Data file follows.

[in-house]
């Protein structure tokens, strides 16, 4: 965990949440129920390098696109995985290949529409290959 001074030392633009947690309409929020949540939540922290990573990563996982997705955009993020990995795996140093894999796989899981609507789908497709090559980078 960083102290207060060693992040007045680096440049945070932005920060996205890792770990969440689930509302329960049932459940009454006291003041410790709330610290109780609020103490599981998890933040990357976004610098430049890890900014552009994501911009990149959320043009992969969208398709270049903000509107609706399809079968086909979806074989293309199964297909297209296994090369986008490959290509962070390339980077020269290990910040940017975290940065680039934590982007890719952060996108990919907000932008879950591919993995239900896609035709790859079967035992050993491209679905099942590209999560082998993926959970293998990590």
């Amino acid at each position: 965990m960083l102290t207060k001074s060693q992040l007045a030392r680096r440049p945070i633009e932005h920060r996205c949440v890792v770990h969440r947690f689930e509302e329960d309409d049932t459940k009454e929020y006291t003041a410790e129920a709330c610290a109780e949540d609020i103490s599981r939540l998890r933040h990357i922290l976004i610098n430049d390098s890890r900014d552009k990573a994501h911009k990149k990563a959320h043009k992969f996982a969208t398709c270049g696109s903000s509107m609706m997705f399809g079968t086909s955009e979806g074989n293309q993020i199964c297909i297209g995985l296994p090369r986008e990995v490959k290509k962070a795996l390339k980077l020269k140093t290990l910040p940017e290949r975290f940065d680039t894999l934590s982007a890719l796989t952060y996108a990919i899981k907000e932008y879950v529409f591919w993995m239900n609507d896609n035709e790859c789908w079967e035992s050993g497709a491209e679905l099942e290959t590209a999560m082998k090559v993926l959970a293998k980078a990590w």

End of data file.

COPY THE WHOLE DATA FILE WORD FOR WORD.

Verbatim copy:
[in-house]
């Protein structure tokens, strides 16, 4: 965990949440129920390098696109995985290949529409290959 001074030392633009947690309409929020949540939540922290990573990563996982997705955009993020990995795996140093894999796989899981609507789908497709090559980078 960083102290207060060693992040007045680096440049945070932005920060996205890792770990969440689930509302329960049932459940009454006291003041410790709330610290109780609020103490599981998890933040990357976004610098430049890890900014552009994501911009990149959320043009992969969208398709270049903000509107609706399809079968086909979806074989293309199964297909297209296994090369986008490959290509962070390339980077020269290990910040940017975290940065680039934590982007890719952060996108990919907000932008879950591919993995239900896609035709790859079967035992050993491209679905099942590209999560082998993926959970293998990590």
């Amino acid at each position: 965990m960083l102290t207060k001074s060693q992040l007045a030392r680096r440049p945070i633009e932005h920060r996205c949440v890792v770990h969440r947690f689930e509302e329960d309409d049932t459940k009454e929020y006291t003041a410790e129920a709330c610290a109780e949540d609020i103490s599981r939540l998890r933040h990357i922290l976004i610098n430049d390098s890890r900014d552009k990573a994501h911009k990149k990563a959320h043009k992969f996982a969208t398709c270049g696109s903000s509107m609706m997705f399809g079968t086909s955009e979806g074989n293309q993020i199964c297909i297209g995985l296994p090369r986008e990995v490959k290509k962070a795996l390339k980077l020269k140093t290990l910040p940017e290949r975290f940065d680039t894999l934590s982007a890719l796989t952060y996108a990919i899981k907000e932008y879950v529409f591919w993995m239900n609507d896609n035709e790859c789908w079967e035992s050993g497709a491209e679905l099942e290959t590209a999560m082998k090559v993926l959970a293998k980078a990590w």